Once you’re past the novice stage and start following hundreds of people, you may have some people you want to keep up with more than others. Maybe you’re like me and you have a wide variety of accounts you follow for different reasons like thought leaders in your industry, celebrities and TV shows, news update accounts, your real-life friends, family, co-workers, spoof accounts, etc etc. In this case, it’s helpful to create lists for these categories so your feed doesn’t get all junked up with nonsense. To do this, just click on “Me” in the top navigation, then click on “Lists” in the left navigation. Create your lists here. Then when you want to add someone to a list, you can do so here:
Going forward, if you’re only interested in reading updates related to your close friends, you can go directly to your list for that group and see only their updates.
What is a hashtag?
Hashtags use the # symbol. The symbol is placed before a topic that you are talking about. Essentially you use it to tag your post with the topic so that others can follow what’s being said about that topic. A simple example is when hashtags are used for live events, like when you’re commenting on the Super Bowl (#SuperBowl) or the Grammys (#Grammys). While you are watching this event, you can follow a feed of live comments from everyone else watching. Hashtags have also developed into more than just specific topics, and tweeters have gotten more and more creative with their use. Sometimes they’re simply used as a punch line to a joke or a funny addition to what’s being said. Here are some more contextual examples:
Trying some new recipes out for the #SuperBowl today! #GoHawks
It’s been three days and still no power in our neighborhood #HurricaneSandy
2 hours after arriving to work, my legs still haven’t thawed out from the walk #WisconsinWinter
Found $20 in my jeans this morning #MorningWin
Made out like a bandit at @BostonStore today – new shoes, jeans, dresses… I love the #GoodWillSale!
Looks like its Ramen noodles for dinner again #collegekidproblems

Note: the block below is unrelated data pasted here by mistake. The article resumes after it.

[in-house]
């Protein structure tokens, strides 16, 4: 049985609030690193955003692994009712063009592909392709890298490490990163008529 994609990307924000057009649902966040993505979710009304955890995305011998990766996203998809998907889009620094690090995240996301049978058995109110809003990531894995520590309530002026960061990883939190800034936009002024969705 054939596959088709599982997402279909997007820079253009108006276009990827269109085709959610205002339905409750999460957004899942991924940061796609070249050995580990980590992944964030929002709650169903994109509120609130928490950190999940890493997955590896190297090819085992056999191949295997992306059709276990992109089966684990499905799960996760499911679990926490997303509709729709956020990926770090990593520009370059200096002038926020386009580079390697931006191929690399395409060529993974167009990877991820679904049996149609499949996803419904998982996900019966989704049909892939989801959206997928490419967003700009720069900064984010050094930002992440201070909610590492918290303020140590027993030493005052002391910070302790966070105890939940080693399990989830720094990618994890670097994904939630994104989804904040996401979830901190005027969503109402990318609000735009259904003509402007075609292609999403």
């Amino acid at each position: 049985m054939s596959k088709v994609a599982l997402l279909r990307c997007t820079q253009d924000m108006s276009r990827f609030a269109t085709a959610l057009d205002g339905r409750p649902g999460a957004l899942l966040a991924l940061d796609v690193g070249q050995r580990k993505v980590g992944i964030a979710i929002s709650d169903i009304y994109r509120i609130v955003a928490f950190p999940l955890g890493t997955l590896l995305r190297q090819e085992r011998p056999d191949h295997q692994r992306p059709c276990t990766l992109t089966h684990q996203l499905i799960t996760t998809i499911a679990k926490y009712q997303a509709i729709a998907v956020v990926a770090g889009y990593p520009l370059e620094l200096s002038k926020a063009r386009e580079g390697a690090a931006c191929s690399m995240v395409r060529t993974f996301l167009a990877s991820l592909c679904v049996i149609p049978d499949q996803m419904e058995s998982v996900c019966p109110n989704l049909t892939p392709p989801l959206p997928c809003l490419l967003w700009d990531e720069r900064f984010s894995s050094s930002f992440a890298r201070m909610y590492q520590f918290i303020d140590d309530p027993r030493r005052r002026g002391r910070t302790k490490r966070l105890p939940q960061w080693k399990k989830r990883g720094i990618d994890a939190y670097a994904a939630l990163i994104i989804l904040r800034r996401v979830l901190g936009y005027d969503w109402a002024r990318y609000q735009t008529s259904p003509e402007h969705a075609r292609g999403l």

It’s been a long week and a bottle of wine is calling my name #TGIF
Of course, as it always does, this online speak has moved into everyday conversation for many people. So now when you hear people using the word “hashtag” in everyday conversation, this is where it started.
Difference Between # and @ Uses
Use the @ sign when you want to call out a specific person/company/account.
Use the # sign when you’re talking about topics.
You might also notice that people will include links in there Tweets that don’t actually look like full links. Because of the character limit on tweets, people use these short links to save space.
How do you get this short version of the link? I use Bitly.com.
Why Were Hashtags All Over the Super Bowl Commercials?
Using hashtags in marketing gives consumers a topic to talk about and interact with. The Super Bowl is one of the biggest events throughout the year during which most of the country is sharing the same moment, so modern marketing capitalizes on this fact to create campaigns focused on getting people to share hashtag topics as well. A great example from this year’s Super Bowl was Bud Lite’s #UpForWhatever campaign. Bud Lite is using this hashtag topic to create buzz around their brand. Social media is all about bragging about the fun you’re having and how great your life is (right?) so it’s easy for people to use this hashtag when tweeting about their plans to go out drinking or travel or even just when they’re bored on a Saturday: